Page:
THE PATH OF THE STORM
Two centuries worth of advances in metallurgy, design and manufacturing technology means that the high-end mechanical watches of today are precision machines on par (to a certain degree) with whatever state-of-the-art timekeeping devices the electronic industry can come up with. New alloys such as Elinvar and super-accurate laser cutting equipment have eliminated a host of problems, from lost elasticity from changes in temperature to the shock of daily wear, which might interfere with the delicate operations of a fine mechanical timepiece.
At the same time, the need for a mechanism like the tourbillon has also been more or less eliminated. In fact, there is still some debate as to whether tourbillons were ever necessary in the first place, with some horologists arguing that the inaccuracy of mechanical timepieces in the past is simply the inevitable consequence of how far technology has progressed at the time.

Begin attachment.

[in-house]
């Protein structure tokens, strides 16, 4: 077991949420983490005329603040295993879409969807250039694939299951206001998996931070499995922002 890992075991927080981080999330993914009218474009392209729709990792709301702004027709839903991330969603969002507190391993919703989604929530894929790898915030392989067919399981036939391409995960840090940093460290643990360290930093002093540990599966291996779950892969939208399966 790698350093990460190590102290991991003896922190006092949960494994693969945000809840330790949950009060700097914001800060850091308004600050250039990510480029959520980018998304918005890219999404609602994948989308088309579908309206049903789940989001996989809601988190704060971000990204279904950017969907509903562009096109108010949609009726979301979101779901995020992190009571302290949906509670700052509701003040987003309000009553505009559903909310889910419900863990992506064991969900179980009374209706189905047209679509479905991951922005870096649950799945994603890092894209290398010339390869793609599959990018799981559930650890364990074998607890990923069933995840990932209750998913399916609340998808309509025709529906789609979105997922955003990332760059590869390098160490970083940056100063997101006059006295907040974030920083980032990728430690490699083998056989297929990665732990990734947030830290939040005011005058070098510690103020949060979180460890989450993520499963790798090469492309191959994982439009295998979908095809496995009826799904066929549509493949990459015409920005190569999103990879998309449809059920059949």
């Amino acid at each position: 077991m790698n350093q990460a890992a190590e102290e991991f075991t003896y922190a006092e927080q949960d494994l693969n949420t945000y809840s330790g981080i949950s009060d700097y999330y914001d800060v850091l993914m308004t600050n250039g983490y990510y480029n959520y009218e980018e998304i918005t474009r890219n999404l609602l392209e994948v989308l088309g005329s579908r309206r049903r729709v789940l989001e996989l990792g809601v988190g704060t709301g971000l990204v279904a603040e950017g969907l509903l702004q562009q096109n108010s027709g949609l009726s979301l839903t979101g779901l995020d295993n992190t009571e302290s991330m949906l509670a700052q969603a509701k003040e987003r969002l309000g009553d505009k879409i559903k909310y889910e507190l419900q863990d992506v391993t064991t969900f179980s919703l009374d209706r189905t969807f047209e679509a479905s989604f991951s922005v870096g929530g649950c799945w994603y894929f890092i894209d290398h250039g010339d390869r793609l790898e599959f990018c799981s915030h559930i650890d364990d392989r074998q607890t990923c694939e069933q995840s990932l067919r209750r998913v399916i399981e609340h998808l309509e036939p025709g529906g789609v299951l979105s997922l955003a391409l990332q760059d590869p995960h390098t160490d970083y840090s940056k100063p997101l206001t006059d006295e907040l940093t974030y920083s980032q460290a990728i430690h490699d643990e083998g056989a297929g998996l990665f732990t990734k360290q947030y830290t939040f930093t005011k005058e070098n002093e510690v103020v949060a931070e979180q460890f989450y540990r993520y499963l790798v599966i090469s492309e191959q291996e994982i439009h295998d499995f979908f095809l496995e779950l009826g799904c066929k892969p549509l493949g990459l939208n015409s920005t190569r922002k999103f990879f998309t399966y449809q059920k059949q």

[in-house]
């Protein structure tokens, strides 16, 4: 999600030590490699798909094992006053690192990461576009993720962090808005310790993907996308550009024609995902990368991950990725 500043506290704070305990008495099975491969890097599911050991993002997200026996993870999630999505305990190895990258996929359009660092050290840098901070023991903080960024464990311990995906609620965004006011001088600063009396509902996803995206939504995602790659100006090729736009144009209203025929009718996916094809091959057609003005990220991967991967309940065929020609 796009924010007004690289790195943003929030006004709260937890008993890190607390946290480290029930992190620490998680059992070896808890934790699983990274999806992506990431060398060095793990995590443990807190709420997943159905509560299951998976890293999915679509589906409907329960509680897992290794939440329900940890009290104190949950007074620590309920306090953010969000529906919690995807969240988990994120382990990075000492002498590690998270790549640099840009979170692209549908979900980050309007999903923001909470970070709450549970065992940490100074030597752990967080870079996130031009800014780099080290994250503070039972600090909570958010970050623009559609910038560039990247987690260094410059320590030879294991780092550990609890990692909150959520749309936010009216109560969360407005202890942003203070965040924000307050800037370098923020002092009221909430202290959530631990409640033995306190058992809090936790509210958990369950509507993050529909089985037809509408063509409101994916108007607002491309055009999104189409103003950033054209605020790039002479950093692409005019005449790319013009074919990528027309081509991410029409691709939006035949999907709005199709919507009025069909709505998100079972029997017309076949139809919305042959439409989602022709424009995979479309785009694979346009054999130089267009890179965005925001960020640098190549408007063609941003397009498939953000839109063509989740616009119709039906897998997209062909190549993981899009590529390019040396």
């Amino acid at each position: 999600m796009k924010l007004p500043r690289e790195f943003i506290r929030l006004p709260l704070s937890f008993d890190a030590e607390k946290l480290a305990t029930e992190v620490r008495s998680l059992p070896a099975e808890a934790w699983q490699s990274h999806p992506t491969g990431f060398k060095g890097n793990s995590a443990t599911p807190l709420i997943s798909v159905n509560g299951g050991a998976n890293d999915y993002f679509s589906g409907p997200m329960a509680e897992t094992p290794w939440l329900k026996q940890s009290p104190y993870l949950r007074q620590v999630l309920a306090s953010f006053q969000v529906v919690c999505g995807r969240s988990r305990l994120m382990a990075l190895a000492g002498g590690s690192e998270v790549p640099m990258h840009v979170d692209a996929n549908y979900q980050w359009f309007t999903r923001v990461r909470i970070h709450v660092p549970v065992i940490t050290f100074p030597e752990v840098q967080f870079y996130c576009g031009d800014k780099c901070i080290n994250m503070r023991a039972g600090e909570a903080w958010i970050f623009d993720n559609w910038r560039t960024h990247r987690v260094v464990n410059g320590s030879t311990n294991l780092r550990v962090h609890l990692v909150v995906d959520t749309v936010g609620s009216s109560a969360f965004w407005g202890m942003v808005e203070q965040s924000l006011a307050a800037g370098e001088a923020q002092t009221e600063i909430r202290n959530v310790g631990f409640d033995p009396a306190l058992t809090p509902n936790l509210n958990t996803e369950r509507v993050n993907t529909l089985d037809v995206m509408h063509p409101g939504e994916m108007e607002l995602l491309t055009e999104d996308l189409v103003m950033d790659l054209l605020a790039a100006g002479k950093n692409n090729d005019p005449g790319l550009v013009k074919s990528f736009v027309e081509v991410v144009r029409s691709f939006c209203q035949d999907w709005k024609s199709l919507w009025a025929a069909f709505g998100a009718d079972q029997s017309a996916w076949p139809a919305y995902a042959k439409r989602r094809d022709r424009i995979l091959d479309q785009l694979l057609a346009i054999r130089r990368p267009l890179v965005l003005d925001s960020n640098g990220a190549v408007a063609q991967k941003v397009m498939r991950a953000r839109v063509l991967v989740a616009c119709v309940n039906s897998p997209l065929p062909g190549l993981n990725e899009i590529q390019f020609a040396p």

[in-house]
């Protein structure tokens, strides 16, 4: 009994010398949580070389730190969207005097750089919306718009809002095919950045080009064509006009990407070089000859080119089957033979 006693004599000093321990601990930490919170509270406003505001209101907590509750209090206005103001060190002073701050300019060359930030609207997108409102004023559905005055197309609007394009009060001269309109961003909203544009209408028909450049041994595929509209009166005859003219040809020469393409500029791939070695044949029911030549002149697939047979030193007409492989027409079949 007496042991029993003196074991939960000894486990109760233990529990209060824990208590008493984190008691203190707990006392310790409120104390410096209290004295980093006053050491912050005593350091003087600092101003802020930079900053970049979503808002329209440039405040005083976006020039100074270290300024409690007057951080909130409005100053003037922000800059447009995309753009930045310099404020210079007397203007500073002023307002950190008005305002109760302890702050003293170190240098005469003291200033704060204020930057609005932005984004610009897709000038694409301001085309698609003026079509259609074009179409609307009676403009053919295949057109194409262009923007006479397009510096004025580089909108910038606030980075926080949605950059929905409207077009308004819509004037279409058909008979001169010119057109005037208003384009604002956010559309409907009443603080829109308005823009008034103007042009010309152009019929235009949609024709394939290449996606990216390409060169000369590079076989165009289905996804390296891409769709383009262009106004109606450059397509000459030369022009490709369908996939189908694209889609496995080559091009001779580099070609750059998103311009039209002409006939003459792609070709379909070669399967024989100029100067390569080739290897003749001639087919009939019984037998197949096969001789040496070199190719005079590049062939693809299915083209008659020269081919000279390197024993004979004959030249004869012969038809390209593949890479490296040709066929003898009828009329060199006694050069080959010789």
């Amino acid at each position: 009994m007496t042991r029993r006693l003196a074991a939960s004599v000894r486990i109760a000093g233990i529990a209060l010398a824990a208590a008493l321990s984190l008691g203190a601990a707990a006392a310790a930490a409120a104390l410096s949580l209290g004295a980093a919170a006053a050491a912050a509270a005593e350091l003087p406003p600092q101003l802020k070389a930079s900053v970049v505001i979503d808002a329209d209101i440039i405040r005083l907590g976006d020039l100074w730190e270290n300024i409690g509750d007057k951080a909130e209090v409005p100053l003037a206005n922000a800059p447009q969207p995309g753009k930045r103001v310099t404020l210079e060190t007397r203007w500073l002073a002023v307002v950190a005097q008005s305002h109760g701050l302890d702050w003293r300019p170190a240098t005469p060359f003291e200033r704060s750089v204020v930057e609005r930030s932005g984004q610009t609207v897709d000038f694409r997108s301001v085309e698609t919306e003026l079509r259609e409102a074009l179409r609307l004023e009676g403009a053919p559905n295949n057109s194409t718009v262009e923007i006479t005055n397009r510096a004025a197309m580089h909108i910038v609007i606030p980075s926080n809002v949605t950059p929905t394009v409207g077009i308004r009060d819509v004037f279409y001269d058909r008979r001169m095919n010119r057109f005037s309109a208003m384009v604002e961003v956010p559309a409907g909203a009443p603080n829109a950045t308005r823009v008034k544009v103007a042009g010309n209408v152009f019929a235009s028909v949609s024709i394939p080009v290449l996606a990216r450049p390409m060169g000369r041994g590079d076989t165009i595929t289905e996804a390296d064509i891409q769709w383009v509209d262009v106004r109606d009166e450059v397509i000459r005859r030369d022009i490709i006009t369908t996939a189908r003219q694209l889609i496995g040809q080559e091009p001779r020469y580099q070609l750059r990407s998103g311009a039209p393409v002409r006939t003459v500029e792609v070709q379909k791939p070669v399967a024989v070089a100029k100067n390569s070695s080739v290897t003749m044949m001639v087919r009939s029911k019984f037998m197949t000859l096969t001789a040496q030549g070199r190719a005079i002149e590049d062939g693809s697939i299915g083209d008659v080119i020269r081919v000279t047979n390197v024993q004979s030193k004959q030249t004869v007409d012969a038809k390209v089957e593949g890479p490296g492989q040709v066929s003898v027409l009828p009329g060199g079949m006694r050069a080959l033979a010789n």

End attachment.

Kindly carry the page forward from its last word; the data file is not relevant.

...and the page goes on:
Yet, in the latter part of the 20th century, the tourbillon made a grand comeback. Some have even credited it as one of the factors that helped the mechanical watch industry survive the Quartz Crisis of the 1980s, when the Swiss watch industry fought back by reinventing itself as crafters of luxury items. The tourbillon would have been the perfect poster child for this movement, as it still is one of the most complicated watch mechanisms ever devised.
Piaget Emperador Coussin 1270S in white gold
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